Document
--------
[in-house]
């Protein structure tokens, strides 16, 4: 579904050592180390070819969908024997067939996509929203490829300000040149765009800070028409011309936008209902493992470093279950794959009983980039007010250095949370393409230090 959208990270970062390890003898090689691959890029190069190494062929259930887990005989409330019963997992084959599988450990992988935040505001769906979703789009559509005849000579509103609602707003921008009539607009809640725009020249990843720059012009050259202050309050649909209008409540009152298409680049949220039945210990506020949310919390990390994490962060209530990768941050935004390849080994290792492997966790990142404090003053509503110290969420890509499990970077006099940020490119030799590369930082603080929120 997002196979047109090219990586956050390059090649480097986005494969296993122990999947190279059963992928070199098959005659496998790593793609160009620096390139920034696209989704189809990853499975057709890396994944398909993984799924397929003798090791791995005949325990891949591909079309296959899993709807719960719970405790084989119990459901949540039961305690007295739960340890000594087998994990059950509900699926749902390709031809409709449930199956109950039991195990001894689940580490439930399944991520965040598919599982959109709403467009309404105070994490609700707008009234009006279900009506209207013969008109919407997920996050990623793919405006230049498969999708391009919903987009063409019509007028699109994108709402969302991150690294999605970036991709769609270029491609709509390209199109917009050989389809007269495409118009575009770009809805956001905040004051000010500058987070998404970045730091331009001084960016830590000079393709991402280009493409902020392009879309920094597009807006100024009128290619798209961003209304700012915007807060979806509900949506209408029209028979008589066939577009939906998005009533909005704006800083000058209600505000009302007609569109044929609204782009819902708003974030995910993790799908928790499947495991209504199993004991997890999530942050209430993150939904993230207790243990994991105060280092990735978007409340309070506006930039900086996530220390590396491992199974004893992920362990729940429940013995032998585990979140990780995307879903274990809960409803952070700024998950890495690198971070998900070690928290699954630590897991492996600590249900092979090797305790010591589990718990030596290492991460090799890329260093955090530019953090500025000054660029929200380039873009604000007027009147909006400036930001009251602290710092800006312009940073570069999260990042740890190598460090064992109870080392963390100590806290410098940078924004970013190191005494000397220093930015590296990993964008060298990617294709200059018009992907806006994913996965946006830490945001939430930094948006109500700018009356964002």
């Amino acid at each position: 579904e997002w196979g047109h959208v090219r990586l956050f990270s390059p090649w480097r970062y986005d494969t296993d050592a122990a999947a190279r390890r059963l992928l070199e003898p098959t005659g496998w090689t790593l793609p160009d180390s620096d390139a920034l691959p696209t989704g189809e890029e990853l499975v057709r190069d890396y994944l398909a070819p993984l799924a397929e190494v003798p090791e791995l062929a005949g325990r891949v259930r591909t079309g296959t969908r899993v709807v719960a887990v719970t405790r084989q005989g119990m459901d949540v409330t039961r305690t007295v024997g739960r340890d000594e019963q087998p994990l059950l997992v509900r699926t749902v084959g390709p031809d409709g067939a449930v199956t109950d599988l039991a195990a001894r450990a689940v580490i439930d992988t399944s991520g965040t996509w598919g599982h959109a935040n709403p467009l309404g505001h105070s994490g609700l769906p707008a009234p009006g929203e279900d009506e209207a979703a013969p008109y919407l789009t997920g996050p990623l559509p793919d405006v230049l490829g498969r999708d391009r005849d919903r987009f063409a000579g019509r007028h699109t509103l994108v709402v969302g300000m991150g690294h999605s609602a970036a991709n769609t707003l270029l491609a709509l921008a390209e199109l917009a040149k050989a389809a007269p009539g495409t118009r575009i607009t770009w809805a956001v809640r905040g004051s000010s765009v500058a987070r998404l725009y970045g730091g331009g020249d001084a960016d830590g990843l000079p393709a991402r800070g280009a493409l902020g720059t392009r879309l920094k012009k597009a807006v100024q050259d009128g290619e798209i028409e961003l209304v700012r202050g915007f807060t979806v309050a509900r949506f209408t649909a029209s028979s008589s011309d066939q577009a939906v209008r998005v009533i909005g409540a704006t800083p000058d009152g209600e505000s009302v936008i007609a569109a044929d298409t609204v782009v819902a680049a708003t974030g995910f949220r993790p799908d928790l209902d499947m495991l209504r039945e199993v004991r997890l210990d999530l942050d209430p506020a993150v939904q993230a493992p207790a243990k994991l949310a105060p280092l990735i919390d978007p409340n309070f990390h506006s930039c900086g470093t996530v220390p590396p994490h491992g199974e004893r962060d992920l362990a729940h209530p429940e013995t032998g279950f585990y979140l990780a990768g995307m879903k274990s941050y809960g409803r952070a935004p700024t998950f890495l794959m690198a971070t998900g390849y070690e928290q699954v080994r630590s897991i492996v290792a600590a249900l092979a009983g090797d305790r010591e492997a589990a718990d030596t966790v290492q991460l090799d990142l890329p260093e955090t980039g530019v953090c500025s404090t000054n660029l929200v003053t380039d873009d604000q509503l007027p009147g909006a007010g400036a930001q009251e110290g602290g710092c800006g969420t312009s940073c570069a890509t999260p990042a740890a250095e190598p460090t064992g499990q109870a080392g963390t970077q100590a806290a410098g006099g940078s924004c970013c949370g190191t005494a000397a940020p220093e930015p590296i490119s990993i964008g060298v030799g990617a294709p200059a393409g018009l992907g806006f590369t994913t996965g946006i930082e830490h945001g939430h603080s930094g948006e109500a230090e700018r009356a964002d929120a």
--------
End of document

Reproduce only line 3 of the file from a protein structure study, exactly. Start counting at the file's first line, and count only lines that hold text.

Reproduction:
């Amino acid at each position: 579904e997002w196979g047109h959208v090219r990586l956050f990270s390059p090649w480097r970062y986005d494969t296993d050592a122990a999947a190279r390890r059963l992928l070199e003898p098959t005659g496998w090689t790593l793609p160009d180390s620096d390139a920034l691959p696209t989704g189809e890029e990853l499975v057709r190069d890396y994944l398909a070819p993984l799924a397929e190494v003798p090791e791995l062929a005949g325990r891949v259930r591909t079309g296959t969908r899993v709807v719960a887990v719970t405790r084989q005989g119990m459901d949540v409330t039961r305690t007295v024997g739960r340890d000594e019963q087998p994990l059950l997992v509900r699926t749902v084959g390709p031809d409709g067939a449930v199956t109950d599988l039991a195990a001894r450990a689940v580490i439930d992988t399944s991520g965040t996509w598919g599982h959109a935040n709403p467009l309404g505001h105070s994490g609700l769906p707008a009234p009006g929203e279900d009506e209207a979703a013969p008109y919407l789009t997920g996050p990623l559509p793919d405006v230049l490829g498969r999708d391009r005849d919903r987009f063409a000579g019509r007028h699109t509103l994108v709402v969302g300000m991150g690294h999605s609602a970036a991709n769609t707003l270029l491609a709509l921008a390209e199109l917009a040149k050989a389809a007269p009539g495409t118009r575009i607009t770009w809805a956001v809640r905040g004051s000010s765009v500058a987070r998404l725009y970045g730091g331009g020249d001084a960016d830590g990843l000079p393709a991402r800070g280009a493409l902020g720059t392009r879309l920094k012009k597009a807006v100024q050259d009128g290619e798209i028409e961003l209304v700012r202050g915007f807060t979806v309050a509900r949506f209408t649909a029209s028979s008589s011309d066939q577009a939906v209008r998005v009533i909005g409540a704006t800083p000058d009152g209600e505000s009302v936008i007609a569109a044929d298409t609204v782009v819902a680049a708003t974030g995910f949220r993790p799908d928790l209902d499947m495991l209504r039945e199993v004991r997890l210990d999530l942050d209430p506020a993150v939904q993230a493992p207790a243990k994991l949310a105060p280092l990735i919390d978007p409340n309070f990390h506006s930039c900086g470093t996530v220390p590396p994490h491992g199974e004893r962060d992920l362990a729940h209530p429940e013995t032998g279950f585990y979140l990780a990768g995307m879903k274990s941050y809960g409803r952070a935004p700024t998950f890495l794959m690198a971070t998900g390849y070690e928290q699954v080994r630590s897991i492996v290792a600590a249900l092979a009983g090797d305790r010591e492997a589990a718990d030596t966790v290492q991460l090799d990142l890329p260093e955090t980039g530019v953090c500025s404090t000054n660029l929200v003053t380039d873009d604000q509503l007027p009147g909006a007010g400036a930001q009251e110290g602290g710092c800006g969420t312009s940073c570069a890509t999260p990042a740890a250095e190598p460090t064992g499990q109870a080392g963390t970077q100590a806290a410098g006099g940078s924004c970013c949370g190191t005494a000397a940020p220093e930015p590296i490119s990993i964008g060298v030799g990617a294709p200059a393409g018009l992907g806006f590369t994913t996965g946006i930082e830490h945001g939430h603080s930094g948006e109500a230090e700018r009356a964002d929120a």